If so, he may have paid a high price. Physicians in the 1930s and 1940s did not realize what is common medical knowledge today—namely, that corticosteroids are effective in treating acute colitis but have deleterious long-term effects, including osteoporosis of lower-back bones and increased incidence of serious infection (owing to suppression of the body's immune system). Kennedy would suffer from all these problems, including outright degeneration of his lumbar spine. In addition, the long-term use of cortico-steroids suppresses normal adrenal function; it may have been the cause of Kennedy's Addison's disease. (Jack's sister Eunice also had Addison's, however, indicating that his disease may have had an inherited component.)
From September of 1934 to June of 1935, Jack's senior year of prep school, the school infirmary had kept a close watch on his blood count; Joe Kennedy passed these records on to the Mayo doctors. At that time there was still concern that Jack might be suffering from leukemia. In retrospect, any changes in his blood count may have been a reaction to the drugs he was taking. When he fell ill the following autumn, a doctor advised that Jack had agranulocytosis, a decrease in granular white blood cells, which made him more susceptible to infections.
Shortly after leaving Choate, Jack had to spend two months at the Peter Bent Brigham Hospital, in Boston. Uncertain whether they were dealing strictly with colitis or with a combination of colitis and ulcers, and worried that his medicines were playing havoc with his white-blood-cell count, his doctors performed additional tests. According to a letter Jack wrote to Billings, his white-blood-cell count was 6,000 when he entered the hospital and down to 3,500 three weeks later. "At 1500 you die," Jack joked. "They call me '2000 to go Kennedy.'"
By the end of January 1936 he was more worried than ever about his health, though he continued to use humor to defend himself against thoughts of dying. "Took a peak [sic] at my chart yesterday and could see that they were mentally measuring me for a coffin. Eat drink & make Olive [his current girlfriend], as tomorrow or next week we attend my funeral. I think the Rockefeller Institute may take my case ... Flash—they are going to stick that tube up my ass again as they did at Mayo."
From 1938 to the end of 1940, while Kennedy attended Harvard, intestinal problems plagued him relentlessly. In February of 1938 he had gone back to the Mayo Clinic for more studies, but with no good results. In June he spent two weeks in New England Baptist Hospital for the same complaints, but again with no improvement. In October he was still "in rotten shape," but he refused to re-enter the hospital for more of what now seemed like pointless tests. In February of 1939, however, he gave in and went back to the Mayo Clinic. It was the same old routine: a diet of bland foods three times a day and another inspection of his colon and digestive system. By November, under the care of William Murphy, of Harvard, the physician and Nobel laureate who co-discovered the treatment for pernicious anemia and had an uncommon faith in the healing power of liver extracts, Jack recorded that he was going to "take my first liver injection today and I hope they work." They did not. A year later he was still wrestling with abdominal pain, spastic colon, and low weight. If he was taking DOCA and it was limiting the effects of his colitis (and it is not clear that it was), it was certainly worsening his stomach problems. The steroids may also have contributed to the onset of duodenal ulcers, which weren't diagnosed until November of 1943. But there would be no public acknowledgment of any of these ailments, or any outwardly evident self-pity. Refusing to let health concerns stop him became a pattern that allowed Kennedy to pursue a political career.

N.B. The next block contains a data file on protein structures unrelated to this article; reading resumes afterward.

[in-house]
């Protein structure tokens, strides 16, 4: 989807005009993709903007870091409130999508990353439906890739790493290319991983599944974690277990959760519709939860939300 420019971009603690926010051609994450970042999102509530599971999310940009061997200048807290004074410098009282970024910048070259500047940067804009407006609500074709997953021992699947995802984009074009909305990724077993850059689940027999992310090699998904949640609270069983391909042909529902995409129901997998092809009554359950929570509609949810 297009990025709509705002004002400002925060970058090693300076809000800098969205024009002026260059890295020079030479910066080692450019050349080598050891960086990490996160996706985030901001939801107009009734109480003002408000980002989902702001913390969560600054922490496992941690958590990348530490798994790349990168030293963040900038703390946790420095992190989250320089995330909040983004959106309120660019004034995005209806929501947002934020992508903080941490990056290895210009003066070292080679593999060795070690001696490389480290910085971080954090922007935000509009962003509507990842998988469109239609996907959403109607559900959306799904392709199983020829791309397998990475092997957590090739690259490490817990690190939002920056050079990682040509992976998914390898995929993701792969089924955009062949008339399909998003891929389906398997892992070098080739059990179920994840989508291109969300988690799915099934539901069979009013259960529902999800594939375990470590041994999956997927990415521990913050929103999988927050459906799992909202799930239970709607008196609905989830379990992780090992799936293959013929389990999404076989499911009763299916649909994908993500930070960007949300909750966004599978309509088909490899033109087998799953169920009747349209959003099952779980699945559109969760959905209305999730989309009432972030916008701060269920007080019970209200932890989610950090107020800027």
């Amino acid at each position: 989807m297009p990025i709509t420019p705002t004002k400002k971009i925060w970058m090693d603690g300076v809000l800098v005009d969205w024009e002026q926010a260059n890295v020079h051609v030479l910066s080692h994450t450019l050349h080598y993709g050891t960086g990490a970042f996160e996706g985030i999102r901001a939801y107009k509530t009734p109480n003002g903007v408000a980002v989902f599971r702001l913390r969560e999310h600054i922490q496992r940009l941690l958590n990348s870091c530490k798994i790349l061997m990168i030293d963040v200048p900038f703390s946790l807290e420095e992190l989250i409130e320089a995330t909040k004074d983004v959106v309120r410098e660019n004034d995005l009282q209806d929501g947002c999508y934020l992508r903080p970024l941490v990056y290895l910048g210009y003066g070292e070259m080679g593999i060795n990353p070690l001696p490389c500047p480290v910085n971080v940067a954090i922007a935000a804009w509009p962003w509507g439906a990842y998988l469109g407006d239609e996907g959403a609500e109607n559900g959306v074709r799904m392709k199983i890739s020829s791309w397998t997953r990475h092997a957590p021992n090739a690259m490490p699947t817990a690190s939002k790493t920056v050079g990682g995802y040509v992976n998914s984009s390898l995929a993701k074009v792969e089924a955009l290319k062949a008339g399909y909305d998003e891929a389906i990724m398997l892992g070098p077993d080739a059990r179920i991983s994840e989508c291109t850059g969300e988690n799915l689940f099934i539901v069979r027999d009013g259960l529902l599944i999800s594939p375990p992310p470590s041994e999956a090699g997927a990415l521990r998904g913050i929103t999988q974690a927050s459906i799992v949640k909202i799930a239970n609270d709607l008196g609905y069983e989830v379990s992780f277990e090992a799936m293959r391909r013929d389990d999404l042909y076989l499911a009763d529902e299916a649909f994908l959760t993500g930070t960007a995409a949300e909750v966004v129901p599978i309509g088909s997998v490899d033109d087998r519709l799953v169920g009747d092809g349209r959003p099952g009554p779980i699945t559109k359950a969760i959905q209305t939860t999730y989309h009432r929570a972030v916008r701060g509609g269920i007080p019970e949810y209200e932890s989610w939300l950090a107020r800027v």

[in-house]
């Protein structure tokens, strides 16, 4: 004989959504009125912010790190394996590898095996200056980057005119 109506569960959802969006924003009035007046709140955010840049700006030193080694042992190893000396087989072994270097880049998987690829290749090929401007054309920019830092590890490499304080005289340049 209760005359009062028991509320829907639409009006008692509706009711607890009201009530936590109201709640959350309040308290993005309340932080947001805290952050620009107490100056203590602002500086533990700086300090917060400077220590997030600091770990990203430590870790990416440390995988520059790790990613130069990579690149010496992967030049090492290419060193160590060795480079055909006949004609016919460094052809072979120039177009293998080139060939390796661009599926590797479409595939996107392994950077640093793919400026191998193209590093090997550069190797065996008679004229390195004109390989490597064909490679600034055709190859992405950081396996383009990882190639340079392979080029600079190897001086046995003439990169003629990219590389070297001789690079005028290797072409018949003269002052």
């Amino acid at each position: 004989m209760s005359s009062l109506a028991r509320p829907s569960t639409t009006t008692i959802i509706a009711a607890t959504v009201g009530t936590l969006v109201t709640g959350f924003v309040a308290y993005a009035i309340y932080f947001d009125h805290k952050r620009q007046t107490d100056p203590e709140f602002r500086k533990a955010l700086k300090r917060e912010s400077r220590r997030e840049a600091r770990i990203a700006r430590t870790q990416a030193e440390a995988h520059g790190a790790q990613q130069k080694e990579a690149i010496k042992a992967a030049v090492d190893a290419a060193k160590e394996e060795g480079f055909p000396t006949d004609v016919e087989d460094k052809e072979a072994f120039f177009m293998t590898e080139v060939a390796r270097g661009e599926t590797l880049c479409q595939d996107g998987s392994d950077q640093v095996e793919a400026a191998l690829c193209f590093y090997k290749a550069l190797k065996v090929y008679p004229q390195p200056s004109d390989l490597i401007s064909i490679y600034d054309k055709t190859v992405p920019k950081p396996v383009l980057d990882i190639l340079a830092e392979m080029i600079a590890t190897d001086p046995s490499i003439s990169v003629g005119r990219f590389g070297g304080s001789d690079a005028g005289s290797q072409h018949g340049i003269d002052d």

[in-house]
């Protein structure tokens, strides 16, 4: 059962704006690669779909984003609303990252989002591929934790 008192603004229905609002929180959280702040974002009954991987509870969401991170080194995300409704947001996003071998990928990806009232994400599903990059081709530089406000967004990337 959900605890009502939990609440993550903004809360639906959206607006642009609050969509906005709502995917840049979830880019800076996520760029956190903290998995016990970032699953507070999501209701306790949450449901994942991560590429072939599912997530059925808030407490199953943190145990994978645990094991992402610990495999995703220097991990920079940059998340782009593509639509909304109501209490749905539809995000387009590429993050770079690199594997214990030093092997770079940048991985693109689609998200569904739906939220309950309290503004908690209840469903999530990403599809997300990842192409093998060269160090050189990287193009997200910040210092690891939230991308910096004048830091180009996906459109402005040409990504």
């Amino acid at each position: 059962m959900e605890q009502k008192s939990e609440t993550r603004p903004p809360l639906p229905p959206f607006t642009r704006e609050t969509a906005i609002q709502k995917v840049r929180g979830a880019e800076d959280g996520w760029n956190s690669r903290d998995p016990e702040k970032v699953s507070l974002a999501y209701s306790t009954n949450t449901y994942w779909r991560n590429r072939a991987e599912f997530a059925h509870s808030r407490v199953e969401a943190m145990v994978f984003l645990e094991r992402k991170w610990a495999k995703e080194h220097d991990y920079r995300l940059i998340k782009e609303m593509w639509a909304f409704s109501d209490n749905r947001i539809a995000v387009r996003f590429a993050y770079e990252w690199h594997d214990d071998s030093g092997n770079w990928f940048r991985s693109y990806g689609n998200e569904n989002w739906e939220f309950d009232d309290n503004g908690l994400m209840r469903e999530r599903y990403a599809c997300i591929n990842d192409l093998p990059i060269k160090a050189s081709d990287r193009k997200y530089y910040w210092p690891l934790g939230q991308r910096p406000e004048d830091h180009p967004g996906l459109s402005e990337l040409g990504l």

"Yellow as Saffron"
Serious back problems added to Kennedy's miseries from 1940 on. In 1938 he had begun having "an occasional pain in his right sacro-iliac joint," according to a Navy medical history recorded in December of 1944.
It apparently grew worse but at times he was completely free from symptoms. In the latter part of 1940 while playing tennis he experienced a sudden pain in his lower right back—it seemed to him that "something had slipped." He was hospitalized at the Lahey Clinic ... for ten days. A low back support was applied and he was comfortable. Since that time he has had periodic attacks of a similar nature.
Kennedy's service in the southwest Pacific on PT boats —which he managed to arrange by calling on his father's connections to hide his various illnesses from military physicians—added to his pain, especially after a Japanese destroyer sank his boat, leading to a week-long physical ordeal. (For all the accuracy of the popular accounts praising Kennedy's valor on PT-109, the larger story of his endurance has not been told. Lennie Thom, his executive officer, wrote letters home discussing JFK's back problem and his refusal to report to sick bay: "Jack feigned being well." Kennedy acknowledged to his parents that life on the boats was "not exactly what the Dr ... ordered." But he did not let on to his crew or his commanding officer that he was ill or in pain. And except for his chronic back ailment, which he simply could not hide, and which he seemed to take care of by wearing a "corset-type thing" and sleeping with a plywood board under his mattress, the men on PT-109 saw no poor health. Before the war was over, however, Kennedy found himself once again in the hospital for both back and stomach problems.)